1. Openness To, and Restrictions Upon, Foreign Investment
3. Legal Regime
4. Industrial Policies
5. Protection of Property Rights
6. Financial Sector
7. State-Owned Enterprises
There are 110 state-owned enterprises (SOEs) and public institutions in Tunisia per the Ministry of Finance’s most recent (May 2020) report on public enterprises. SOEs are still prominent throughout the economy but are heavily indebted. Per the Tunisian Ministry of Finance report on transfers and guarantees to SOEs, total transfers reached $2.6 billion in 2021 with $392 million dedicated to payroll. Annual budgetary transfers amounted to 6.3 percent of GDP in 2021, with significant amounts directed to three SOEs in the form of subsidies for cereals, fuel, and electricity.
Many SOEs compete with the private sector, in industries such as telecommunications, banking, and insurance, while others hold monopolies in sectors considered sensitive by the government, such as railroad, transportation, water and electricity distribution, and port logistics. Importation of basic food staples and strategic items such as cereals, rice, sugar, and edible oil also remains under SOE control.
The GOT appoints senior management officials to SOEs, who report directly to the ministries responsible for the companies’ sector of operation. SOE boards of directors include representatives from various ministries and personnel from the company itself. Similar to private companies, the law requires SOEs to publish independently audited annual reports, regardless of whether corporate capital is publicly traded on the stock market.
The GOT encourages SOEs to adhere to OECD Guidelines on Corporate Governance, but adherence is not enforced. Investment banks and credit agencies tend to associate SOEs with the government and consider them as having the same risk profile for lending purposes.
8. Responsible Business Conduct
Tunisia adopted law no. 35 in June 2018 to encourage Corporate Social Responsibility (CSR). The law requires companies to allocate a portion of their budgets to finance CSR projects such as those in sustainable development, green economy, and youth employment. According to the law, an organization in charge of monitoring CSR projects will be created to ensure that the projects comply with the principles of good governance and sustainable development. Tunisia is an adherent to the OECD Guidelines for Multinational Enterprises.
Since 1989, the public sector has been subject to a government procurement law that requires labor, environmental, and other impact studies for large procurement projects. All public institutions are subject to audits by the Court of Auditors (Cour des Comptes).
The Tunisian Central Bank issued a circular in 2011 setting guidelines for sound and prudent business management and guaranteeing and safeguarding the interests of shareholders, creditors, depositors and staff. The circular also established policies on recruitment, appointment, and remuneration, as well as dissemination of information to shareholders, depositors, market counterparts, regulators, and the general public.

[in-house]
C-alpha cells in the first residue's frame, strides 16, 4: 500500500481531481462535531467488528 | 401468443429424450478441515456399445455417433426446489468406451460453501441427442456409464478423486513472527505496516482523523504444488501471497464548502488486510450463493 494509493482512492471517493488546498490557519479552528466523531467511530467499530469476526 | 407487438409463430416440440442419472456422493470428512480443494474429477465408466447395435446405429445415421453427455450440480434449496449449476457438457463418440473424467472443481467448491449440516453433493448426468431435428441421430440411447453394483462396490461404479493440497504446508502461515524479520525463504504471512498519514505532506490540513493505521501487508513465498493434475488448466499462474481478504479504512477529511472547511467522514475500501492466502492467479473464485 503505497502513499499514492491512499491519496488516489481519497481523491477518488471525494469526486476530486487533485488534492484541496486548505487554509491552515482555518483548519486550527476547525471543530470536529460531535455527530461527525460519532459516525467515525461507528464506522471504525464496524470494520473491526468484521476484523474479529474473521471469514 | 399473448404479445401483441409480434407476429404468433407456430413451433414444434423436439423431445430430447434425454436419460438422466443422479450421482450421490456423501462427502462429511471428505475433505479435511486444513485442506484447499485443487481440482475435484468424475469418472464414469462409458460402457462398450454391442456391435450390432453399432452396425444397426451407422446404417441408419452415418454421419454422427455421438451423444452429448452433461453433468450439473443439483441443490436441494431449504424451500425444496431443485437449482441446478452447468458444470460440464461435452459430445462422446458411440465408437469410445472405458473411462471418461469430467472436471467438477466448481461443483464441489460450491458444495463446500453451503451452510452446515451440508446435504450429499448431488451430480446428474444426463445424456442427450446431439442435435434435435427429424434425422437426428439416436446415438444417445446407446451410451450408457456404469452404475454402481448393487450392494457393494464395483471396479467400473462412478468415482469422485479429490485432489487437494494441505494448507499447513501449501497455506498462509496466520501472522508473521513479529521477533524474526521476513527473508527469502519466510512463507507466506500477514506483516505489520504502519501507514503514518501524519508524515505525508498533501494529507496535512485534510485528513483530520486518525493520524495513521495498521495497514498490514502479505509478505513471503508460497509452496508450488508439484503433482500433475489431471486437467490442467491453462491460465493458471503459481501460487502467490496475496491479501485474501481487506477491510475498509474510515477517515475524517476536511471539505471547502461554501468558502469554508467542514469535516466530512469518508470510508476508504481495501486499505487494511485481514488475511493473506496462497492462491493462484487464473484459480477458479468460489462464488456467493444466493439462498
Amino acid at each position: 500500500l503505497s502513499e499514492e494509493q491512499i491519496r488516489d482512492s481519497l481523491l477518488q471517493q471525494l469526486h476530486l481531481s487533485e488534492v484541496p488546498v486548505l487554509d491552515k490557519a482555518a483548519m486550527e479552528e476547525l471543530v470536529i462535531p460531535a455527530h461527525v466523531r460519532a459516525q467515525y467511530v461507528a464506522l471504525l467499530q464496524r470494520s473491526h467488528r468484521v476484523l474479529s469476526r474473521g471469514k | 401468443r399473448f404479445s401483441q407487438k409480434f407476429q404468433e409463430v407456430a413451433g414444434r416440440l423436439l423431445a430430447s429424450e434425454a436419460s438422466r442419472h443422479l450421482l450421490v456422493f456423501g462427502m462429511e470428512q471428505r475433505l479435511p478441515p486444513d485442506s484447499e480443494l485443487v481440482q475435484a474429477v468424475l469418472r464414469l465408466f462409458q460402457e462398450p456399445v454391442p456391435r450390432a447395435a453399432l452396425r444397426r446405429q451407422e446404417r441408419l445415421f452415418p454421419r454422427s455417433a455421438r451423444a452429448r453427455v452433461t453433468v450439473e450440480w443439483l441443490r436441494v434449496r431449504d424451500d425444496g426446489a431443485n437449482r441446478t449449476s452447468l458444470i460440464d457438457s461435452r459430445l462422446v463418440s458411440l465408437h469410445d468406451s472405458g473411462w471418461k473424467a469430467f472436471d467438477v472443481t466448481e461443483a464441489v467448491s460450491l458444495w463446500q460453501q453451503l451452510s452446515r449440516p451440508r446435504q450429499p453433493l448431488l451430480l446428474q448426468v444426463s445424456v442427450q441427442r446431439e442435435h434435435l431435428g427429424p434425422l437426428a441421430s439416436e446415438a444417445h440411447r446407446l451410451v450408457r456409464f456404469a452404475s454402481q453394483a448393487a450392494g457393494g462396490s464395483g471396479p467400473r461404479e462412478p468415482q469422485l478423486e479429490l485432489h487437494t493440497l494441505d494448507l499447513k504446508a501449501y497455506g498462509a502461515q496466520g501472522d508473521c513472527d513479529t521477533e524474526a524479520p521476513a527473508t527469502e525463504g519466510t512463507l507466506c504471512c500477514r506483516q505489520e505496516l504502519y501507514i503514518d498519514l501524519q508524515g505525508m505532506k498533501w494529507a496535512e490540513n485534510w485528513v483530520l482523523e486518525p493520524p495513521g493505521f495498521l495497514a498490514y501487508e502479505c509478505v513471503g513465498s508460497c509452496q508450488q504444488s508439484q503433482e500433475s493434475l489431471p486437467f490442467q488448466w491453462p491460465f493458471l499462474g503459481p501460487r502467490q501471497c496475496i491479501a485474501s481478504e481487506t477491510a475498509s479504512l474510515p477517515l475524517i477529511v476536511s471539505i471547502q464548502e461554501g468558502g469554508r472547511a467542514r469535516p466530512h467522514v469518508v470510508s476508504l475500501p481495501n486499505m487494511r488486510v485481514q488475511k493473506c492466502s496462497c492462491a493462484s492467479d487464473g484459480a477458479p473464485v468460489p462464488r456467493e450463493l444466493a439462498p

In January 2019, the High Committee for Administrative and Financial Control (HCCAF) under the Presidency of the Government, published a guide on best practices for improved governance of public enterprises and establishments.
In May 2019, the Parliament adopted law no. 2019-47, which introduced in Chapter 5 a set of articles designed to improve corporate governance and increase transparency. For example, the new legislation required that all companies listed on Tunisia’s stock exchange have on their board of directors at least two independent members, and separate individuals serving as the chairman of the board and the chief executive officer.
On October 14, 2020, the High Instance for Public Procurement (HAICOP) under the Presidency of the Government, published a report on risk management strategy in public procurement.
In March 2022, President Saied issued decrees regarding the creation of “community companies” and the penal reconciliation program that will help fund them. The intention is for
community companies to be established by private communities in marginalized areas of the country to help with infrastructure development and job creation. Community companies will receive funding from financial penalties paid by businesspeople found guilty of economic and financial crimes, and they will receive amnesty in return.
The national point of contact for OECD for Multinational Enterprises guidelines is:
Ministry of Economy
Avenue Mohamed V
Tel: +216 7184 9596
Fax: +216 7179 9069
Tunisia has not yet joined the Extractive Industries Transparency Initiative (EITI). However, in June 2012, former Prime Minister Hammadi Jebali announced the GOT’s decision to implement the EITI. In June 2016, Tunisia officially began publicizing all documents pertaining to oil agreements signed in Tunisia, including permits and operating benefits governed by specific agreements and annexes dating to 1960. Tunisia participated in the eighth world conference of the EITI in Paris, France, in 2019.